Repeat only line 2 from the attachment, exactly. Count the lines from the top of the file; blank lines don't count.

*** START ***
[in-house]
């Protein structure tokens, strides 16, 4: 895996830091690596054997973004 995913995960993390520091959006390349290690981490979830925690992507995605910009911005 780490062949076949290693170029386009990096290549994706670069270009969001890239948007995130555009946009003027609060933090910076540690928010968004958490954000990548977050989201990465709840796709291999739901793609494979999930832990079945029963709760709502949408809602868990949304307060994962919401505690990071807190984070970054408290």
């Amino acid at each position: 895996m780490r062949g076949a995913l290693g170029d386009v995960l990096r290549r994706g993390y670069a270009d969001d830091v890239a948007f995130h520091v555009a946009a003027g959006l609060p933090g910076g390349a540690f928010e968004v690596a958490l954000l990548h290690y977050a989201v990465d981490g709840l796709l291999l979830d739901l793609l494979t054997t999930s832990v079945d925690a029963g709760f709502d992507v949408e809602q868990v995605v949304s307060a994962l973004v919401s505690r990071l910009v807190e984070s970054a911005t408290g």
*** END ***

């Protein structure tokens, strides 16, 4: 895996830091690596054997973004 995913995960993390520091959006390349290690981490979830925690992507995605910009911005 780490062949076949290693170029386009990096290549994706670069270009969001890239948007995130555009946009003027609060933090910076540690928010968004958490954000990548977050989201990465709840796709291999739901793609494979999930832990079945029963709760709502949408809602868990949304307060994962919401505690990071807190984070970054408290």